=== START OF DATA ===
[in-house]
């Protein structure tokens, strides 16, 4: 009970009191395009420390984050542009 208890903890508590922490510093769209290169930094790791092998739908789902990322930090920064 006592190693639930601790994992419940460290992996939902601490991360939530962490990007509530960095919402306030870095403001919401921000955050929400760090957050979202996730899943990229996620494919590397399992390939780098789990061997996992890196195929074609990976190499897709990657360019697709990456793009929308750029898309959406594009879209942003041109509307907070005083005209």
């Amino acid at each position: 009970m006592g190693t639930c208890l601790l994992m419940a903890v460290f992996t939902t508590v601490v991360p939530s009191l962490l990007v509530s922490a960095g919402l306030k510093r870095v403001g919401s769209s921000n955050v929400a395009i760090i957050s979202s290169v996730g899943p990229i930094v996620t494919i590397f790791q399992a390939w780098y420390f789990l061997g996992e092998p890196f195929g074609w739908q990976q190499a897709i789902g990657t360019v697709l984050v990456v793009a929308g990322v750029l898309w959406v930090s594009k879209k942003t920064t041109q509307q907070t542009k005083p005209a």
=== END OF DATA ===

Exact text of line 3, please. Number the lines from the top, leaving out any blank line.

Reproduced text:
């Amino acid at each position: 009970m006592g190693t639930c208890l601790l994992m419940a903890v460290f992996t939902t508590v601490v991360p939530s009191l962490l990007v509530s922490a960095g919402l306030k510093r870095v403001g919401s769209s921000n955050v929400a395009i760090i957050s979202s290169v996730g899943p990229i930094v996620t494919i590397f790791q399992a390939w780098y420390f789990l061997g996992e092998p890196f195929g074609w739908q990976q190499a897709i789902g990657t360019v697709l984050v990456v793009a929308g990322v750029l898309w959406v930090s594009k879209k942003t920064t041109q509307q907070t542009k005083p005209a």